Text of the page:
In Brazil, the larger cities are 60Hz but I think some areas are 50Hz.


Not so fast amigo Abeltio.  We should be careful to generalize for one particular isolate case.

We know that is not economical to use the GT to produce vars. Maybe the reason of this operating mode is the abundant hydropower at a particular season.

Uruguay electrical energy generation is highly dependent on the weather conditions. Therefore, the optimal operating mode for generating or consuming var is based on economic decisions and availability of hydro versus thermal power.

Regarding system frequency, Argentina, Chile, Bolivia, Paraguay, Uruguay operate a 50 Hz, while the rest of the continent primarily operate at 60 Hz.
NOTE: Even though larger numbers of consumer  are served from 60Hz, most countries in SA are under the IEC influence. I remember how difficulties was to convince the engineers in Chile to accept the first ring bus and the struggling to bring 500 kV breakers in Argentina.  Most local engineers are not familiar with dead-tank breakers used typically in the ANSI marketplace


are we sure we r talking about the same thing? in my post i stated that the GT is not run to produce vars... it is used  to bring the generator to synch speed, synch to the grid and then the GT is SHUT DOWN.
btw the synch condenser installation in uruguay is running in synch condenser mode 50% of the time... i know i commissioned the plant.

from the operator's point of view it is very simple...
when the excitation control system of the turbine is set to
"nothing" the excitation is DROOPING to the voltage of the grid: i.e. if the voltage drops the excitation increases generating more vars... conversely if the voltage of the line increases the excitation decreases.

in case the excitation control system of the turbine is set to "power factor control": it controls the power factor to a certain setpoint... this is done some times to protect the generator... but does not help the grid.

the other possibility is to set the excitation control to: "var control" then the vars are kept constant to whatever the setpoint is...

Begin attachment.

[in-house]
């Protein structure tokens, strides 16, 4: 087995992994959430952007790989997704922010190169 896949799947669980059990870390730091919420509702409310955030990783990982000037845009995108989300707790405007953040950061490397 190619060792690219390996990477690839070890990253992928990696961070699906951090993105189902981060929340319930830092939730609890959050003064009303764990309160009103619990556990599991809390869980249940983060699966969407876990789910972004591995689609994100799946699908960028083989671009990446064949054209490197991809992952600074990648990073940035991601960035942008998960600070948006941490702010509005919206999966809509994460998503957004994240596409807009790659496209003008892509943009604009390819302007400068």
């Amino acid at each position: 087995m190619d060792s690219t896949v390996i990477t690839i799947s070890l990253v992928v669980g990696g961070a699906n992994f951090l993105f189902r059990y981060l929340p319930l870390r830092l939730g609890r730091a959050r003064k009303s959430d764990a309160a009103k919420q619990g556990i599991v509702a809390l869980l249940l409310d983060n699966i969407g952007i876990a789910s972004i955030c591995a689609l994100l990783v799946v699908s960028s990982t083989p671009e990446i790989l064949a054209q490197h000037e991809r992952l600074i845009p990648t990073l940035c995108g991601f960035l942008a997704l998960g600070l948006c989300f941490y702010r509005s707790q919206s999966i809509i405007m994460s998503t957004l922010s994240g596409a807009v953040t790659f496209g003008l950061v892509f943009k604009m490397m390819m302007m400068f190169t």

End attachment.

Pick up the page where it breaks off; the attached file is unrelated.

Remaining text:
this is sometimes required by the grid dispatcher to manage the line voltage.

to carry the load in the copper of the generator given a certain copper section: the oem calculates how many var and mw the generator can carry at a certain cooling condition which could be H2 pressure or cold air temperature depending on the generator.
the result of this calculations are the CAPABILITY CURVES that give the combination of var / mw the generator can carry.

don't keep asking because i do not know much more... i am mechanical too!




Thanks, you are miles ahead of me, or is that KM's?  It has been several lifetimes since I learned all that stuff, and while most of my work is in the vicinity of the generator's control, I am normally much too busy trying to get mechanical stuff working so that the generator can produce power.

I am trying to brush up on what I learned a long time ago, and haven pretty much taken for granted since then since I didn't need to pay any attention to that part of the plant.

You have been very helpful and I appreciate it.



To adjust MW - adjust throttle input to the turbine (increase power input to generator).  To adjust Vars or reactive power - adjust excitation to the generator - raise & lower voltage.

To visualize this, take the reactive capability curve that has MW on the x axis and vars on the y axis.  The semi-circle arc of radius = Rated MVA is the machine limit.

Imagine pasting this chart on an Etch-A-Sketch (kid's toy with two knobs that control a stylus to draw pictures).  Label the left knob (the horizontal position) "Throttle"  or "Speed". Label the right knob "Excitation" or "Voltage"

Now to increase KW output, turn the left knob.  To increase excitation or Var output, turn the right knob.  The best use of this analogy is when a turbine is running in power factor control.  A constant power factor is a straight line from the origin to the capability limit drawn at an angle = cos-1(pf)   Try to draw a straight line. It is hard, every time MW output changes, you have to change excitation to keep on the line.


rc, I really do like your Etch-a-Sketch analogy.